Having just completed his undergraduate biology degree with honors, Justin Mathias is the youngest person yet to be named a Ruby Fellow. But he doesn’t lack experience as he has already assisted on numerous research endeavors, including one of his own investigations, and been a field assistant, teaching assistant and tutor.
He plans to continue his research on nutrient cycling while pursuing his doctorate degree in biology. At the same time, he hopes to explore global environmental change and the consequences it poses for terrestrial ecosystems.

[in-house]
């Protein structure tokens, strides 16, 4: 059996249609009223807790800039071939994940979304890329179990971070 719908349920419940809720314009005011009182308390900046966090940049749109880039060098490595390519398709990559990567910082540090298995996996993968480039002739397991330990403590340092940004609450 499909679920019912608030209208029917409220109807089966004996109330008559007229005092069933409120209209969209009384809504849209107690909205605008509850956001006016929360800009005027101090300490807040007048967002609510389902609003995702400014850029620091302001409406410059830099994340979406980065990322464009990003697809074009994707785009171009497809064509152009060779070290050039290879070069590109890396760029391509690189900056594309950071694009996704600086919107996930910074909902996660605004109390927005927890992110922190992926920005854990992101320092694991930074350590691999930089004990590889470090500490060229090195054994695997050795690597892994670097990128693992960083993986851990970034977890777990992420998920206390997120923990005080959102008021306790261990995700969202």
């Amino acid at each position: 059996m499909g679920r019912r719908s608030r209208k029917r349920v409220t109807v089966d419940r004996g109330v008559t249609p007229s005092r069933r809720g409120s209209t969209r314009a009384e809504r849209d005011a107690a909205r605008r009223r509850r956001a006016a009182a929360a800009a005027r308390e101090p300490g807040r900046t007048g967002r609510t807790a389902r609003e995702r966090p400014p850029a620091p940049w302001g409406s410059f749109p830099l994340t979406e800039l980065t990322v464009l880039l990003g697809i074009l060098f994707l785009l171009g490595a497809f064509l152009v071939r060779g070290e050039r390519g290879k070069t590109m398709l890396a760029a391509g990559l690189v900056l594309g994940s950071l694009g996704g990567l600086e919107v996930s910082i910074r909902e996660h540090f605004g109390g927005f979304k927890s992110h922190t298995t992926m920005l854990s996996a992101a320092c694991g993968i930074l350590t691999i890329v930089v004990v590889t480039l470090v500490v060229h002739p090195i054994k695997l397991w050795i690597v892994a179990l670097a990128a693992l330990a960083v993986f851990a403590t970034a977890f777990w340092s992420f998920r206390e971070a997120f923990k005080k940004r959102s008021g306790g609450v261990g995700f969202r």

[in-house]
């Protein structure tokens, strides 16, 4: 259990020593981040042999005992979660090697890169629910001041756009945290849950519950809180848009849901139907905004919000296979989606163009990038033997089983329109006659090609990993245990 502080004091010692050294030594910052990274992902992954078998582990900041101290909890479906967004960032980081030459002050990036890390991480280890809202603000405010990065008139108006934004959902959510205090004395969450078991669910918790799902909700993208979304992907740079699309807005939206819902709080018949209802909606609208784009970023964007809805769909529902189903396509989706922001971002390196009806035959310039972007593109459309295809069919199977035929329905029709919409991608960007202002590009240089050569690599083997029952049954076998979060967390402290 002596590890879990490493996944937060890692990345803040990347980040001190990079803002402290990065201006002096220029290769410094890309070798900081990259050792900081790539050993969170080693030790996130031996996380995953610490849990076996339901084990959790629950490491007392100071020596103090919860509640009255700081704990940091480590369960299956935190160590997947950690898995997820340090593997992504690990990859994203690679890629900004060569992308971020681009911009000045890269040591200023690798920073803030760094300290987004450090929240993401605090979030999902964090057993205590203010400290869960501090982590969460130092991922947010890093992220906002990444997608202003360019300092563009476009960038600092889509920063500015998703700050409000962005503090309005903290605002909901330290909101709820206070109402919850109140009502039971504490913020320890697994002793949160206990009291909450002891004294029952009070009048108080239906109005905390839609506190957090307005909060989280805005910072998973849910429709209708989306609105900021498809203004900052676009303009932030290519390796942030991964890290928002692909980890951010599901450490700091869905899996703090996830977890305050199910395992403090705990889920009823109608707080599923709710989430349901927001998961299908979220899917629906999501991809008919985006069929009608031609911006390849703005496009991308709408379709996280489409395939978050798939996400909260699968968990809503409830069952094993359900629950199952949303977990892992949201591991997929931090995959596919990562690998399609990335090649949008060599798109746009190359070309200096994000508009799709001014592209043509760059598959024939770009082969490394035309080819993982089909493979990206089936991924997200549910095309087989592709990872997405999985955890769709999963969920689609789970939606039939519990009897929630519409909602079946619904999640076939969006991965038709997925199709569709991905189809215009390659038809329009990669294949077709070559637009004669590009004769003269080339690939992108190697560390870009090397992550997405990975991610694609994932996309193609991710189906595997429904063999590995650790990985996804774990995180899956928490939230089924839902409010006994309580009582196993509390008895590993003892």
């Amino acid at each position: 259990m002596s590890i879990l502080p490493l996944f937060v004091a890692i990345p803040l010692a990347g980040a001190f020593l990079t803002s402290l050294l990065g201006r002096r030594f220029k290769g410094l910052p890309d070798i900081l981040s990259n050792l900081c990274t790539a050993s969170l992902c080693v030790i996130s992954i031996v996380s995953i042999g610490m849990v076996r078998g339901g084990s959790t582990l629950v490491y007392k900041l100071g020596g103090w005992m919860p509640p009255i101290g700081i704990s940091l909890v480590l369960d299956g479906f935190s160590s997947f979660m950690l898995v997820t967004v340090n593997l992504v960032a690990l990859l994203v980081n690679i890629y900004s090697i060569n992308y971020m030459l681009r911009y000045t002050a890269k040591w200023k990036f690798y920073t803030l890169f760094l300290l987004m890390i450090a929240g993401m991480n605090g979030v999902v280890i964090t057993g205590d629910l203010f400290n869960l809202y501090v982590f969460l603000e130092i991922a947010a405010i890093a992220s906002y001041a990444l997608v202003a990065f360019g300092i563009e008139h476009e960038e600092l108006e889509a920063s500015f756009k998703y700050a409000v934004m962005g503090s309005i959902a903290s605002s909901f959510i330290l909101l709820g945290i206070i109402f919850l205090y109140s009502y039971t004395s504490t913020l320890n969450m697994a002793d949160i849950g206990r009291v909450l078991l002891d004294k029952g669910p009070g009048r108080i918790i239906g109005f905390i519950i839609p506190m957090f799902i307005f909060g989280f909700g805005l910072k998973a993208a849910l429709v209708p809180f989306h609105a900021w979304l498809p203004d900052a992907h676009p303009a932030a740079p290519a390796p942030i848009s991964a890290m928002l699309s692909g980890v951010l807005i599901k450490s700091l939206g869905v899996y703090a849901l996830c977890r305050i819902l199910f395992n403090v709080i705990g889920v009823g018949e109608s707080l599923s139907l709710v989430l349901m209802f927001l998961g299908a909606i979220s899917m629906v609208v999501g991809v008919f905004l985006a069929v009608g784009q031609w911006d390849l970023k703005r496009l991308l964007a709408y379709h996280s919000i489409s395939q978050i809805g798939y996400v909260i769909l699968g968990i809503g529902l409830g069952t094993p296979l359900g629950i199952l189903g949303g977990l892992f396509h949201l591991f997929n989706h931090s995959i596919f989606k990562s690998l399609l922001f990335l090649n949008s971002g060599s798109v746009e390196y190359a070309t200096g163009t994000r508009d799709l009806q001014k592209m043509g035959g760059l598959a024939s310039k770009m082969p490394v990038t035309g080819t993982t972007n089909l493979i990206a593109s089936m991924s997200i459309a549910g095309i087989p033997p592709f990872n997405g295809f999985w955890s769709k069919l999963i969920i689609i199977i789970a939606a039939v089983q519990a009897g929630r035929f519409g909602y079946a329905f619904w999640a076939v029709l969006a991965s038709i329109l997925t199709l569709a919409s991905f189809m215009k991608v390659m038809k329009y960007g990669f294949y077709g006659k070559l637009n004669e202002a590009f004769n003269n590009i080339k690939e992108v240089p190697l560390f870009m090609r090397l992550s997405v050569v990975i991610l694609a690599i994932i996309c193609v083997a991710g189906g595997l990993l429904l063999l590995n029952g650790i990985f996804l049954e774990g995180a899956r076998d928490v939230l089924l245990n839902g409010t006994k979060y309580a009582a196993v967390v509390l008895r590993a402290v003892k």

For Mathias, the study of biology and his natural surroundings has been a long time passion.
“I grew up in rural West Virginia and spent most of my free time outdoors, however it wasn’t until doing fieldwork that I realized I had been interested in our environment all my life,” said Mathias. “To know that I am contributing to the increase in knowledge within the scientific community is one of the most euphoric feelings I’ve had to date.”
After completing his doctorate, Mathias plans to continue his work as a researcher.
Following a six-year stint in the U.S. Army, McAdoo earned his bachelor’s degree in geology at Clarion University in only three years and continued his studies at WVU earning his master’s, all while maintaining a 4.0 GPA. As a Ruby Fellow, he will be pursuing his doctorate to further his understanding of geology.